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REFRACTION ERROR

LEO RINALDI
KEY
Introduction of Refraction
Media of Refraction

Refraction Procces

Refraksi Error

Miopi

Hipermetropi

Presbiopi

Astigmatism
REFRACTION
Light is a form of electromagnetic radiation
composed of particle-like individual packets of
energy called photons that travel in wavelike
fashion.
The bending of a light ray is known as refraction.

Visible light is a small portion of the


electromagnetic spectrum with a wavelength
range between 400 and 700 nm.
REFRACTING
The eye is an optical instrument.
The correct interpretation of visual information
depends on the eye's ability to focus incoming rays of
light on the retina.
REFRACTIVE MEDIA

The two structures most important in the eyes


refractive ability are the cornea and the lens.
The cornea and lens refract light rays from
distant objects so the image is focused on the
retina
PROCESS OF REFRACTION
ACOMODATION
REFRACTION ERROR (AMETROPIA)
A mismatch between the axial length of the eye
and the refractive power of the lens and cornea
Ametropia axial (common)
Ametropia refractive (less frequent)
1. MYOPIA
A mismatch between the refractive power and
axial length of the eye so an image converges
in front of retina
Myopic persons can see close objects clearly, but
not distant objects.
Type:
Miopia axial
Miopia refractive
WHAT DO THEY SEE?
MYOPIA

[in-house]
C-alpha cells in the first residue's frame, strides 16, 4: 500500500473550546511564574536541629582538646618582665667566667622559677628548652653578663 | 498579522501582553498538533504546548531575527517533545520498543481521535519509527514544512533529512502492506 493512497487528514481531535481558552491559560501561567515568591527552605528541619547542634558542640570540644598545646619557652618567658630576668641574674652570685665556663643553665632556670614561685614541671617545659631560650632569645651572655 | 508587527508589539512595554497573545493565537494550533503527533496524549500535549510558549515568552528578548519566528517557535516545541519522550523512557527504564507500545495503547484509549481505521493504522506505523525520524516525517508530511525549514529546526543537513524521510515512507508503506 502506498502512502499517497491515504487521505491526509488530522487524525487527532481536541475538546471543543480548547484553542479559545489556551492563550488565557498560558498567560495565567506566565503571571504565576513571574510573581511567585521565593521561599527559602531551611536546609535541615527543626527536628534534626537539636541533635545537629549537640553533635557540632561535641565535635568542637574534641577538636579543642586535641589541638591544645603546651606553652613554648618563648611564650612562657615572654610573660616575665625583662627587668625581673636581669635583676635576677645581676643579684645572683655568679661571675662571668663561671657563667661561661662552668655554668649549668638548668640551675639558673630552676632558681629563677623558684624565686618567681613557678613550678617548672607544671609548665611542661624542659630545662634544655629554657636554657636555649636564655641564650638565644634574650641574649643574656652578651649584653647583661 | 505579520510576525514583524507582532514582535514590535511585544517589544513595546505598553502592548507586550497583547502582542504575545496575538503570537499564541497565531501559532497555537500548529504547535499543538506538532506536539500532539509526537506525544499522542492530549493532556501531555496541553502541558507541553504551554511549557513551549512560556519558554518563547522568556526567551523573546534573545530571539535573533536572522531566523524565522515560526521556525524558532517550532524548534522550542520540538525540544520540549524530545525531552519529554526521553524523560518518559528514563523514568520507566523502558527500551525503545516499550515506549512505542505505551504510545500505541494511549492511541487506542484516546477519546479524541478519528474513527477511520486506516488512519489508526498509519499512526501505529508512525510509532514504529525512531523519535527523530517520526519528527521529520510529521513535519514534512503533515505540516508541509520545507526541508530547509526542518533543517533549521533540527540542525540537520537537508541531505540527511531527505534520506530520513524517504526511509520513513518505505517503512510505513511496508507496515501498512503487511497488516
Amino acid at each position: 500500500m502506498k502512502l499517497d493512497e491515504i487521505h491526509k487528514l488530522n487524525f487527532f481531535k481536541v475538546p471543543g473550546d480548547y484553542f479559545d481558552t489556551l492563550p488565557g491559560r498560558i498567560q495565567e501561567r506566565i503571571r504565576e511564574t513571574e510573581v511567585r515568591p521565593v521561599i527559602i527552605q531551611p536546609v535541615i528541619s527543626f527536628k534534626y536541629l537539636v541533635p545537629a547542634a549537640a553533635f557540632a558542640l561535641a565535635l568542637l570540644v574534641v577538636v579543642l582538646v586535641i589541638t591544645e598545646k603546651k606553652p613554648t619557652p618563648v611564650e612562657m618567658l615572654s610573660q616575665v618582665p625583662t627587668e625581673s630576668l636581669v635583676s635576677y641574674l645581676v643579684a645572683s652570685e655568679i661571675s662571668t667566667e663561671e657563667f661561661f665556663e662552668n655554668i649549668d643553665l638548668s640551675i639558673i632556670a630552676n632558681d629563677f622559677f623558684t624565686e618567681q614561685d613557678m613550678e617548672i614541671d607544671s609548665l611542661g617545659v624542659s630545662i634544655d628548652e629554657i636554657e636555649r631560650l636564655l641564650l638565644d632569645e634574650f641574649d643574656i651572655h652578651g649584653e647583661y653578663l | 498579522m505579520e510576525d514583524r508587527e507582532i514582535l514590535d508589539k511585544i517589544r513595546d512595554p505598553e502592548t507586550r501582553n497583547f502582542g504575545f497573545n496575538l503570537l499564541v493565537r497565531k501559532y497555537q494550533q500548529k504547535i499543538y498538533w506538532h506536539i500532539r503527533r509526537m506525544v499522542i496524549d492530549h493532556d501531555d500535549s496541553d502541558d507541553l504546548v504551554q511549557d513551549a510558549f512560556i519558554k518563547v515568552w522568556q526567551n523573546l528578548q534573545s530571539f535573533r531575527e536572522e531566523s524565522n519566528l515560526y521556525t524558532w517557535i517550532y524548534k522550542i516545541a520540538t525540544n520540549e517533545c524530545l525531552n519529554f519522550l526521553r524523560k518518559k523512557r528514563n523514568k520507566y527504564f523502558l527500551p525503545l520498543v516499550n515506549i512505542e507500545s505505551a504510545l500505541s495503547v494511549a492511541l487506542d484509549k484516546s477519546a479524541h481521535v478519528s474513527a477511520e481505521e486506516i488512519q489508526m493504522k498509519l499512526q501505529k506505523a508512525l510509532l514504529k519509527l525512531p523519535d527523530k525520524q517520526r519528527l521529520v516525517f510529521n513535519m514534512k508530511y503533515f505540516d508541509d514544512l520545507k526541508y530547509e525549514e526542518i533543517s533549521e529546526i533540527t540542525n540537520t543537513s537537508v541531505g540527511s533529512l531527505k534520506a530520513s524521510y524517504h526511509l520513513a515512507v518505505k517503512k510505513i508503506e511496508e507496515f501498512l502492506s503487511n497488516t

Degree :
Low myopia (<3.00 D)
Medium myopia (3.00 D-6.00 D)
High myopia (>6.00 D)
MYOPIA AND ITS CORRECTION
2. HYPEROPIA
A mismatch between the refractive power and
axial length of the eye so an image converges
behind the retina.
Types:
Axial hyperopia
Refractive hyperopia
WHAT DO THEY SEE?

Farsightedness Vision Normal Vision


HYPEROPIA
Degree
Low hyperopia consists of an error of +2.00 diopters
(D) or less.
Moderate hyperopia includes a range of error from
+2.25 to +5.00 D.
High hyperopia consists of an error over +5.00 D.
HYPEROPIA AND ITS CORRECTION
3. PRESBYIOPI
Presbyopia inability of the eye to focus
(accommodate) due to hardening of the
crystalline lens with age.
When the eye can no longer accommodate at the
reading distance, positive spectacle lenses of
about 23 D are prescribed to correct the
difficulty.
PRESBYOPI
Once a person has a presbyopia, each eye
remains focused permanently at an almost
constant distance which be differentof each
persons eyes.
The eyes can no longer accommodate for both
near and far vision.
CORRECTION OF PRESBYOPI
AGE Lensa (D)
40 +1
45 +1,5
50 +2
55 +2,5
60 +3
4. ASTIGMATISM
In astigmatism the curvature of the cornea is
uneven, so light rays are unequally refracted.
The refractive ability of a persons cornea
remains constant, because the curvature of the
cornea never changes.
CLASIFICATTION AND CAUSE
According to the etiology:
External astigmatism
Internal astigmatism
According to the location of the meridian of greater
refraction:
With-the-rule astigmatism (most common
form)
Against-the-rule astigmatism
Oblique astigmatism
According to the meridian involved:
Regular astigmatism
Irregular astigmatism
WHAT DO THEY SEE?
Astigmatic errors can be corrected with
cylindrical lenses, frequently in combination with
spherical lenses. Because the brain is capable of
adapting to the visual distortion of an
uncorrected astigmatic error, new glasses that do
correct the error may cause temporary
disorientation, particularly an apparent slanting
of images.
OVERVIEW
OVERVIEW
TERIMA KASIH
REFERENCES
Sherwood, Lauralee, 2010, Human Physiology:
From Cells to Systems, Seventh Edition,
Brooks/Cole, Cengage Learning, Singapore, 197-
202
Paul Riordan-Eva and John P. Whitcher, 2007,
Vaughan & Asbury's Gesneral Ophthalmology,
17th Edition, The McGraw-Hill Companies, Ch.
20
Myron Yannof & Jay S. Duker, 2008,
Opthalmology, Third Edition, El-Sevier, Ch. 21